North Dakotans Share How Life would be Different without a Small Marijuana Possession Record.
In continuing coverage: Starting in August, North Dakotans will see smaller penalties for possessing less than a half-ounce of marijuana.
A couple of weeks ago, we broke down House Bill 1050, which brings your first two offenses down from a B Misdemeanor, to an infraction.
Today, we sat down with a couple of North Dakotans who say, things could be different for them if this bill was passed years ago.
To tell Dustin Peyer’s story, we have to go back to when he was 18.
The Driscoll resident shares, “It was the first summer after graduation, not my first time with marijuana, but my first time getting caught. Basically you get put in a room with two very seasoned DEA Agents and they tell you everything that you need to hear to think that your life is over.”
He was charged again in 2006, and yes, both are still on his record.
Peyer adds, “I did get charged with a felony for delivery of 1/3 of one gram of marijuana for $10.”
It was eventually dropped down to a misdemeanor for possession. After that, Peyer left the state to begin his career as a wildlife firefighter.
He explains, “Not necessarily because I felt what I was doing was wrong, but I was tired of being placed in jail and looked at as a criminal. So when I got to Oregon, way different outlook on Cannabis.”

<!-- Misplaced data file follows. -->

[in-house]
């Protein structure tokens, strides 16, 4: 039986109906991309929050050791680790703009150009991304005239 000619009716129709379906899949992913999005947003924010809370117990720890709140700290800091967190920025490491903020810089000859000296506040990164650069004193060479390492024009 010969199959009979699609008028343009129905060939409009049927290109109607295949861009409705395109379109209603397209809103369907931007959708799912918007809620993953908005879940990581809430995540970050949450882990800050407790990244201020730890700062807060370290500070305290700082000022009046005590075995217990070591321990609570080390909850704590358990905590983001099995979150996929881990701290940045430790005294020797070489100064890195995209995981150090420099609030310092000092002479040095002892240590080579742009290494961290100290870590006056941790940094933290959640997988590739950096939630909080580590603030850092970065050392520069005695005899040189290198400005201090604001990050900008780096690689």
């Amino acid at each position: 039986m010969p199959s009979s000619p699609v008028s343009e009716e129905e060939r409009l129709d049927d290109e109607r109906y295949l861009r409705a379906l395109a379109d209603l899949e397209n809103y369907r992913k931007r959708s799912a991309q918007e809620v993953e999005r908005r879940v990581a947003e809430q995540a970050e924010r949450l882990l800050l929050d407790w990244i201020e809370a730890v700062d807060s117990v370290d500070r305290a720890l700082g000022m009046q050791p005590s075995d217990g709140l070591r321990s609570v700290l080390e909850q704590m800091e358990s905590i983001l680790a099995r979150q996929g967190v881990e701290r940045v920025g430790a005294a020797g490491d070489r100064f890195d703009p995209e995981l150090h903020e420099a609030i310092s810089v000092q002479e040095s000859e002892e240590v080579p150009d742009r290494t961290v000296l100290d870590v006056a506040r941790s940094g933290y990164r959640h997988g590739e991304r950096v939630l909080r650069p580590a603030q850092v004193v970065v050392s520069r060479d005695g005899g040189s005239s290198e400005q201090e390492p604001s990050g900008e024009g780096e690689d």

After some trouble with the law, Jenna Vanhorn also left North Dakota for some time.
The Steele resident shares, “I had a hard time in my life at one point. I struggled really, really bad with some really heavy drugs.”
She ran a medical dispensary where she found the record didn’t matter to her, marijuana was her saving grace.
Vanhorn explains, “People say the gateway drug is marijuana, but I swear it’s alcohol, it is. It was the first thing that brought me into that space, that dangerous space. And I really believe it was marijuana that pulled me out.”
We asked Peyer: If this had passed back when you were 18, would things be different for you?
He shared, “Yeah, absolutely. You get a job that still is maybe a good job, like working in a restaurant or something like that, but then you are hanging out with more people with records. You know, it just kind of spirals. You know, you think about ‘Well, I could get an engineering degree, or I could get this degree’. But, why would I risk four years of college or more, all to crushing debt, only to be told, ‘You’re a felon’?
Peyer calls House Bill 1050 a double-edged sword because the law is more lenient, but your record remains.
Vanhorn is disappointed that the fine can be as high as a $1,000. She says for many, already in a tough place, that could break the bank.